Monday, January 04, 2016

"Paperwhite Narcissus" creates the world for gay college students during the Vietnam era draft (novel by Tom Baker)


Author: Tom Baker

Title: “Paperwhite Narcissus

Publication: 2014, iUniverse, ISBN 978-1-4917-5143-5, in hardcover, softcover, and e-book, 180 pages.

Amazon link: (There is another novel by the same author reviewed here March 22, 2012).

Mr. Baker creates another period piece about the life of a collegiate gay man in the 1960s, maybe three years before Stonewall.  And he manages to bring in all the pertinent issues of the era, of which today’s younger gay men seem largely unaware.  From a political viewpoint, many of the issues are covered in the first two chapters of my first “Do Ask, Do Tell” book and then again revisited in the second chapter of my third book.

The main character is Tim Halladay, a senior and English major at the College of William and Mary in Williamsburg, VA.  He has been told that a twin brother died at birth, and has always missed “Jeffrey”, which provokes emotional problems and creates a goal for the plot of the book.  But this used to be relatively common;  it has happened on my mother’s side of my own family.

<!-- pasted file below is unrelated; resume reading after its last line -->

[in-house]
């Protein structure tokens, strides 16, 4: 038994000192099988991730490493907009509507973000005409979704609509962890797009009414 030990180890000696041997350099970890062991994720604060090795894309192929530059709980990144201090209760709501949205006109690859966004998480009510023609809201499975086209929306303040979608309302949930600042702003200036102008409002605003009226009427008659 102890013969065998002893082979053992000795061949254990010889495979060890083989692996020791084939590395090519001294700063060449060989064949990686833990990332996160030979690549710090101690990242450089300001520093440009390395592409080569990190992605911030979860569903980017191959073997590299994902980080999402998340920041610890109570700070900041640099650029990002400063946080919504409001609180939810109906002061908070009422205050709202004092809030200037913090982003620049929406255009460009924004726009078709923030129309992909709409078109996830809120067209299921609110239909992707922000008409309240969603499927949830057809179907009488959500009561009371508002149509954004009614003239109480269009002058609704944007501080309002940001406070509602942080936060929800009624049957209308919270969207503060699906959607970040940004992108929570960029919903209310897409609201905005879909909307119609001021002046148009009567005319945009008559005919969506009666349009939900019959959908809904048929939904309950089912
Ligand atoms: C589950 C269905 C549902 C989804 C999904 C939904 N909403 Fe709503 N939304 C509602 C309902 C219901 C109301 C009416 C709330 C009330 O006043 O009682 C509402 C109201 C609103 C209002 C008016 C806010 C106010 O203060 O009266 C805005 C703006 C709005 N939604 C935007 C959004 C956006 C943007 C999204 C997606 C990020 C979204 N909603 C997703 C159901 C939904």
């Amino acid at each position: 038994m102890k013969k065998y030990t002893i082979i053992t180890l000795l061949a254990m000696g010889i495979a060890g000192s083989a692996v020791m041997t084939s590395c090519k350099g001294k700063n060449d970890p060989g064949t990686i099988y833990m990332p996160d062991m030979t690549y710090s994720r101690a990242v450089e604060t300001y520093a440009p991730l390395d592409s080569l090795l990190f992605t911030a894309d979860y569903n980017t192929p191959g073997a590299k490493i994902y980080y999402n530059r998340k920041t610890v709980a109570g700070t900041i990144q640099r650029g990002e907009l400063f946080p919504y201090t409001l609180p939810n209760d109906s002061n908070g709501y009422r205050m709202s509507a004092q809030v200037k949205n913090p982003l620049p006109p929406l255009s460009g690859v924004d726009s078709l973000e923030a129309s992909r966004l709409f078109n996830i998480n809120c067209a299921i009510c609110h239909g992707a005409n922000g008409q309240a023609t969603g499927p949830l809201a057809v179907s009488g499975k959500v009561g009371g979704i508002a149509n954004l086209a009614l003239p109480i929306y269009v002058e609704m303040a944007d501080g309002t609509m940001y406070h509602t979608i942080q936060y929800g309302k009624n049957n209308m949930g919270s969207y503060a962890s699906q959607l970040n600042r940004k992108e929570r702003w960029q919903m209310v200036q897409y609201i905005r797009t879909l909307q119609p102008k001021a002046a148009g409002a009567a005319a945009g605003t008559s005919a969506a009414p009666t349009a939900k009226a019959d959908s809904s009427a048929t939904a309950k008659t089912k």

Another event was the passing of a drama mentor and soap opera star, Red, from “Another World”. For college graduation, his Aunt Blade plans to take him to South America for a summer adventure before starting graduate school.  The flower that provides the title of the novel was Red’s favorite.
 
But a major threat is being drafted for the Vietnam war.  Tim does not have a science or math background that would be likely to keep him deferred or that would probably keep him further from combat if he did go into the service – which is how I wound up handling it (I went in the Army in February 1968 after getting my MA in mathematics).

Baker talks about the box for “homosexual tendencies” on the draft physical.  That was indeed present when I took the first draft physical in September 1964.  Classified 4-F when I admitted psychiatric treatment, I believed I was shamed or defamed (which is what Tim believes will happen to him).  I retook the physical in Kansas City (when going to graduate school at KU) in April 1966, and moved up to 1-Y.  I retook it a third time in August, 1967 and was classified 1-A.  Besides J. D. Salinger, I may be the only person who challenged a 4-F for reputational reasons and eventually served.  But in 1966 and 1967, in my case, the question about “homosexual tendencies” had already been removed.

In the novel, Tim does not want to get out of the draft for that reason, although others do. Few novels today deal with the moral issues of the draft the way Baker's does.


The novel has a lot of flashback material, such as his work as a summer camp counselor at age 18.

In a couple of spots, the novel mentions the political conflict in the Middle East, explicitly naming Syria, as if to suggest that even in the 1960s, Vietnam was the wrong battlefield.

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